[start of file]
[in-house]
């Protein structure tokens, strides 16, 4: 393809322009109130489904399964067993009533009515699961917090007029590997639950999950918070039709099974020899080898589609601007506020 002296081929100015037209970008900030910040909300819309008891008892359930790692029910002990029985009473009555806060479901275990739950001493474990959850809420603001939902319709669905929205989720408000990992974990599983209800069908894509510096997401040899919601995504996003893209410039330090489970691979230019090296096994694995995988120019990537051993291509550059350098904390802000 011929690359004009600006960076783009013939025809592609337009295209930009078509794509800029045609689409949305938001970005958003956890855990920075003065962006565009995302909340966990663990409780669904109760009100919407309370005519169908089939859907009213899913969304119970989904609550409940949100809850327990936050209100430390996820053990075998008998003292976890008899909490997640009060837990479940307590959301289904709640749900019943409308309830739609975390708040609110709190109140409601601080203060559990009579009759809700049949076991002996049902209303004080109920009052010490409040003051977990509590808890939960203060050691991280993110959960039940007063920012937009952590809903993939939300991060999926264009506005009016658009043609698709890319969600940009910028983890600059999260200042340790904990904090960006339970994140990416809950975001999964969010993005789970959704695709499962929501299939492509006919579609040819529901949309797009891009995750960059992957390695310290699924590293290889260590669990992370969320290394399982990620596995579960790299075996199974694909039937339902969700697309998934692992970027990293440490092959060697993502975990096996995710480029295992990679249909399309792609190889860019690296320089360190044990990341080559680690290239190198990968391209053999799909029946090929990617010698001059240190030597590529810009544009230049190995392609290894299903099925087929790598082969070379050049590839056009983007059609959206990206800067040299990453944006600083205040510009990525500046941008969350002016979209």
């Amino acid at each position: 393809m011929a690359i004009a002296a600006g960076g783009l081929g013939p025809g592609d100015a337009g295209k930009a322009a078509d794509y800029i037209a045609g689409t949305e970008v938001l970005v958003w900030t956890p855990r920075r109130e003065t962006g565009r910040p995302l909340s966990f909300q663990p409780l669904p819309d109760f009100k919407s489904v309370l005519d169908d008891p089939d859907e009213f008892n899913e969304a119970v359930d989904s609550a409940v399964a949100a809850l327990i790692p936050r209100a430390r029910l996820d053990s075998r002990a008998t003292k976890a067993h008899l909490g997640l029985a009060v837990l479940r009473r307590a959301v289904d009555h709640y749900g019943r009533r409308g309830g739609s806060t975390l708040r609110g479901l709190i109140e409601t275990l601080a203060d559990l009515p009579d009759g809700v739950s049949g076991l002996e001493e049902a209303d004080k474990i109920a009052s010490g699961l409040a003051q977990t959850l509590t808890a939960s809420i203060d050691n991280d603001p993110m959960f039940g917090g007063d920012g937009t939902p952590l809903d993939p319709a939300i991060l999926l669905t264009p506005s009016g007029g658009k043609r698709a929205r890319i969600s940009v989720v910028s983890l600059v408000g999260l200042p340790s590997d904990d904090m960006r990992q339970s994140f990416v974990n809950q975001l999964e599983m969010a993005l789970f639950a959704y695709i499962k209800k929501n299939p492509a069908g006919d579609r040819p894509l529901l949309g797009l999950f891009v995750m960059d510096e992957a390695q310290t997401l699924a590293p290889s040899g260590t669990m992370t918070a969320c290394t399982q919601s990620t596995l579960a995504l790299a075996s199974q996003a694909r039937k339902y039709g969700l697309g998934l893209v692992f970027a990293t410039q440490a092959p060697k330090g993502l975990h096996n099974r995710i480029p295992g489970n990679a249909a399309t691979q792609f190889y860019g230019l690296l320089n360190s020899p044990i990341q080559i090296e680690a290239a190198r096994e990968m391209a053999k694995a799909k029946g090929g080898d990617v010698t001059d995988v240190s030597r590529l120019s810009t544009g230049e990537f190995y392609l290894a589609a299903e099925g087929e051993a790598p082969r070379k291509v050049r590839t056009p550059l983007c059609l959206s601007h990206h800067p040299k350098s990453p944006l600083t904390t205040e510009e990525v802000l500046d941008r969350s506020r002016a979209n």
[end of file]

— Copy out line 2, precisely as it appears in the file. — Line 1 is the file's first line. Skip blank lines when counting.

């Protein structure tokens, strides 16, 4: 393809322009109130489904399964067993009533009515699961917090007029590997639950999950918070039709099974020899080898589609601007506020 002296081929100015037209970008900030910040909300819309008891008892359930790692029910002990029985009473009555806060479901275990739950001493474990959850809420603001939902319709669905929205989720408000990992974990599983209800069908894509510096997401040899919601995504996003893209410039330090489970691979230019090296096994694995995988120019990537051993291509550059350098904390802000 011929690359004009600006960076783009013939025809592609337009295209930009078509794509800029045609689409949305938001970005958003956890855990920075003065962006565009995302909340966990663990409780669904109760009100919407309370005519169908089939859907009213899913969304119970989904609550409940949100809850327990936050209100430390996820053990075998008998003292976890008899909490997640009060837990479940307590959301289904709640749900019943409308309830739609975390708040609110709190109140409601601080203060559990009579009759809700049949076991002996049902209303004080109920009052010490409040003051977990509590808890939960203060050691991280993110959960039940007063920012937009952590809903993939939300991060999926264009506005009016658009043609698709890319969600940009910028983890600059999260200042340790904990904090960006339970994140990416809950975001999964969010993005789970959704695709499962929501299939492509006919579609040819529901949309797009891009995750960059992957390695310290699924590293290889260590669990992370969320290394399982990620596995579960790299075996199974694909039937339902969700697309998934692992970027990293440490092959060697993502975990096996995710480029295992990679249909399309792609190889860019690296320089360190044990990341080559680690290239190198990968391209053999799909029946090929990617010698001059240190030597590529810009544009230049190995392609290894299903099925087929790598082969070379050049590839056009983007059609959206990206800067040299990453944006600083205040510009990525500046941008969350002016979209």